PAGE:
6. State of the Bible 2017: Top Findings
Americans overwhelmingly believe the Bible is a source of hope and a force for good even as they express growing concern for our nation’s morals. These and other snapshots are included in Barna’s list of top 10 findings from 2017’s State of the Bible report.
5. 2017 Bible-Minded Cities
We live in an age when the Bible is read and understood very differently in cities across the country. For the second year in a row, Chattanooga, TN was the most Bible-minded city in America, and at the other end of the spectrum, Albany / Schenectady / Troy, NY was the least Bible-minded city—also for the second year in a row. Other top cities, all in the southeastern U.S. were Birmingham / Anniston / Tuscaloosa AL, Roanoke / Lynchburg VA, Tri-Cities TN, and Shreveport LA. Rounding out the bottom five were Buffalo NY, Cedar Rapids / Waterloo IA, Providence RI / New Beford MA, and Boston MA / Manchester NH. See the article for a chart with all 100 cities.
4. Meet Those Who “Love Jesus but Not the Church”
We live in an increasingly secular American culture. In this new age, religion is in retreat from the public square, and traditional institutions like the church are no longer functioning with the cultural authority they once held in generations past. But even though more and more Americans are abandoning the institutional church and its defined boundary markers of religious identity, many still believe in God and practice faith outside its walls.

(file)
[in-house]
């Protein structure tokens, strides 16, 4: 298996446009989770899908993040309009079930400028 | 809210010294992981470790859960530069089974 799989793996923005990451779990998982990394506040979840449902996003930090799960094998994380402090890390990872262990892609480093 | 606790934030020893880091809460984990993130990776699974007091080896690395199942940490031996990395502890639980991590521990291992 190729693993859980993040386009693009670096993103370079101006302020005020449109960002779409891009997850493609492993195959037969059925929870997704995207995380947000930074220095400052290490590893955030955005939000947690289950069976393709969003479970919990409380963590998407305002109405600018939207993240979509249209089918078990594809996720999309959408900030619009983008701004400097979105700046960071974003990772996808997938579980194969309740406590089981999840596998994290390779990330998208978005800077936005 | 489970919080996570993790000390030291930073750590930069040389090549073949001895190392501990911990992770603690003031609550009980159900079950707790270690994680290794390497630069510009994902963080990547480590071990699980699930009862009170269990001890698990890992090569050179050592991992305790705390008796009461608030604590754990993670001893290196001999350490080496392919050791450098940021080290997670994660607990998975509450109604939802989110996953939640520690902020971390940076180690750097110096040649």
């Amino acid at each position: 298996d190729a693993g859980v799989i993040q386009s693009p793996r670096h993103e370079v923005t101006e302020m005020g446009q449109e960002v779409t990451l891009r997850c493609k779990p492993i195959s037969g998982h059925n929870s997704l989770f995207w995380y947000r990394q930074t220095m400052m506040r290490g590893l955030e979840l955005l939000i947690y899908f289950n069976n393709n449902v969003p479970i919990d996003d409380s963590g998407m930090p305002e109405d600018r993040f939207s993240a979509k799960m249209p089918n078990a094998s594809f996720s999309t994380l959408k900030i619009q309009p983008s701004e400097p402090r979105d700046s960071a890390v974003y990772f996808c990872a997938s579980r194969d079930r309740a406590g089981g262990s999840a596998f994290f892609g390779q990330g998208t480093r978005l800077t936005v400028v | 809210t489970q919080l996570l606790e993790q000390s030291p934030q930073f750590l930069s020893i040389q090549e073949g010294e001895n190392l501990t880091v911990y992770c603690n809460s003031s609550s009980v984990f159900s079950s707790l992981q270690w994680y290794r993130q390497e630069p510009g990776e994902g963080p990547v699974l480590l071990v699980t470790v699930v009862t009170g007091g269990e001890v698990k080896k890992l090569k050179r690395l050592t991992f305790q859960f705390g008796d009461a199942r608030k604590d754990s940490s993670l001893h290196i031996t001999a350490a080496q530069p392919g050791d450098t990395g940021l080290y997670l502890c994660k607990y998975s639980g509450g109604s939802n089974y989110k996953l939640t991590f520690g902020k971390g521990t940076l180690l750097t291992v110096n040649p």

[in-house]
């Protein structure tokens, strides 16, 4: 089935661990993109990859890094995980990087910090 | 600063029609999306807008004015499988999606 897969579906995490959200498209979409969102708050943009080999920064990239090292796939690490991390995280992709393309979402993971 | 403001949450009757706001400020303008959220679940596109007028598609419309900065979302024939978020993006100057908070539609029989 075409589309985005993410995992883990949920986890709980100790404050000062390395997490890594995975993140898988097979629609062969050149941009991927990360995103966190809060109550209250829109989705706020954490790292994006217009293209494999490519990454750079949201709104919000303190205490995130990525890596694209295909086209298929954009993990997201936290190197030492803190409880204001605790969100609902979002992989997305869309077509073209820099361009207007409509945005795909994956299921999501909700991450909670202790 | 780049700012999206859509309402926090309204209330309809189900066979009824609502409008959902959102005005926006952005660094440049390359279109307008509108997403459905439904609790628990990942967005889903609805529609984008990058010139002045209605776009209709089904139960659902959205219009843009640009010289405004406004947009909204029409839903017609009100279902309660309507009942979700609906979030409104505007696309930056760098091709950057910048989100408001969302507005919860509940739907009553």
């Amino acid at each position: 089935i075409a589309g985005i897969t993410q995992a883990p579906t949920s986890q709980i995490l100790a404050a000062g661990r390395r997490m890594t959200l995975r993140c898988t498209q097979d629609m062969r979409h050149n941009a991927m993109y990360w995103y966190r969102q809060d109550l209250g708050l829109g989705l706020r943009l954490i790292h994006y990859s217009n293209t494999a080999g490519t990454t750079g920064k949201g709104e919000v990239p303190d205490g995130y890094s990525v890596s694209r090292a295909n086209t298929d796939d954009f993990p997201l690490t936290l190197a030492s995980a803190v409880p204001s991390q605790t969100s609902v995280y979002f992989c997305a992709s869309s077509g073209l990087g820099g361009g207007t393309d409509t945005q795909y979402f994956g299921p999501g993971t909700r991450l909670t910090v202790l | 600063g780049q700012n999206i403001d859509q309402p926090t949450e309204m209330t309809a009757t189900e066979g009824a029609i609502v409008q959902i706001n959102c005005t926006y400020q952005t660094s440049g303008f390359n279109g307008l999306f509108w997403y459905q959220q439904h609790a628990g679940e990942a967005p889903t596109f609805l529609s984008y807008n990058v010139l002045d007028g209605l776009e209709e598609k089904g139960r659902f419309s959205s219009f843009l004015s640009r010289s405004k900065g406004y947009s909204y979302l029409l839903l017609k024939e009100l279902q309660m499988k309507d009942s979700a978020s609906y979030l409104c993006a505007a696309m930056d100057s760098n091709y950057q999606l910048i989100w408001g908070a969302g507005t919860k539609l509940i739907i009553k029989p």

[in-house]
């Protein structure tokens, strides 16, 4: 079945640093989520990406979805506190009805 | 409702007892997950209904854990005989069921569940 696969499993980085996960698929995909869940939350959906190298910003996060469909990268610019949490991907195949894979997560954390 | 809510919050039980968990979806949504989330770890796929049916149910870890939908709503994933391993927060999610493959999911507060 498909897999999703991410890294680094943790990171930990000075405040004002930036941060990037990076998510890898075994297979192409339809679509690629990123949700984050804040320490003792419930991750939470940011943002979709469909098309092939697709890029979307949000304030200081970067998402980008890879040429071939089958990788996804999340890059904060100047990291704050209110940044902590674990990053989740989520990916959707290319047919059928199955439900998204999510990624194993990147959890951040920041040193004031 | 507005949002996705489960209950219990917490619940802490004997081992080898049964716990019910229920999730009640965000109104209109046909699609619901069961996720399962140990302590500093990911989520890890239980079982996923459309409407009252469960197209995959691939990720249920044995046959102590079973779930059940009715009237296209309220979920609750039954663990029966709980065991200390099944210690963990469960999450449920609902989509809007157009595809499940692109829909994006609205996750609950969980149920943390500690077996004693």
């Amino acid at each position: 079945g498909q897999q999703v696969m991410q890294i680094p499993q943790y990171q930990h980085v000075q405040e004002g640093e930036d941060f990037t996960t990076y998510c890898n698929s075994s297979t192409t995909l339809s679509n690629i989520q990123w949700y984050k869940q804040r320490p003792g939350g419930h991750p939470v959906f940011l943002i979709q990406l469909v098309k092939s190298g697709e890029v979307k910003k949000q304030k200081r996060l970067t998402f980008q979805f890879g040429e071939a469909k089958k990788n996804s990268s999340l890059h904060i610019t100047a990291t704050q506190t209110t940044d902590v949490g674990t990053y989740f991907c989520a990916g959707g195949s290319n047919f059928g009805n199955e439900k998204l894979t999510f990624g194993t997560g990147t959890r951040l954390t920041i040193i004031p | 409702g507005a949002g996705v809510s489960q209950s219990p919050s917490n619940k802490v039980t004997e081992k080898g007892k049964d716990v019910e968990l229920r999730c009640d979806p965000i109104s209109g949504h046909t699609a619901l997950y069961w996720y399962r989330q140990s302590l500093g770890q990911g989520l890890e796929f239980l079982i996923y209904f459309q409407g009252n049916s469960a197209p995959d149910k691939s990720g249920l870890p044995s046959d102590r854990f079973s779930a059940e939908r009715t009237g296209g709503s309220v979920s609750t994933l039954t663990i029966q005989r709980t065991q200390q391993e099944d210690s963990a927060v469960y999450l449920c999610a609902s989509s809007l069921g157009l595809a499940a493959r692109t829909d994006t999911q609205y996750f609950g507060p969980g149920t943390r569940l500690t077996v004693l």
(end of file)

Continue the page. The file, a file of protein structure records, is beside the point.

3. Church Attendance Trends Around the Country
Making it into the top three this year is Barna’s ranking of the nation’s largest cities according to church attendance. Americans are attending church less, but those shifts have occurred in varying ways and at different rates throughout the diverse regions and cities across the country. The top five Most Churched Cities were Chattanooga TN, Salt Lake City UT, Augusta / Aiken GA, Baton Rouge LA, and Bimingham / Anniston / Tuscaloosa AL.
2. Competing Worldviews Influence Today’s Christians
Barna conducted research among practicing Christians in America to gauge how much the tenets of other key worldviews—including new spirituality, secularism, postmodernism and Marxism—have influenced their beliefs about the way the world is and how it ought to be. Barna’s research, conducted in partnership with Summit Ministries, shows that Christians who consider their faith important and attend church regularly don’t always hold traditional biblical views. So, if Christians are open to nonbiblical perspectives, what are they believing?
1. The Most Post-Christian Cities in America: 2017
The most-read article of the year was our list of the most post-Christian cities in America, a metric Barna has developed to measure the changing religious landscape of America. To qualify as “post-Christian,” individuals must meet a set of criteria which identify a lack of Christian identity, belief and practice. These include whether individuals identify as atheist, have never made a commitment to Jesus or have not read the Bible in the last week. According to the study, the most post-Christian city in America is Portland-Auburn, ME, followed by a handful of cities in New England and the Northeast and two on the West Coast. Where does your city rank?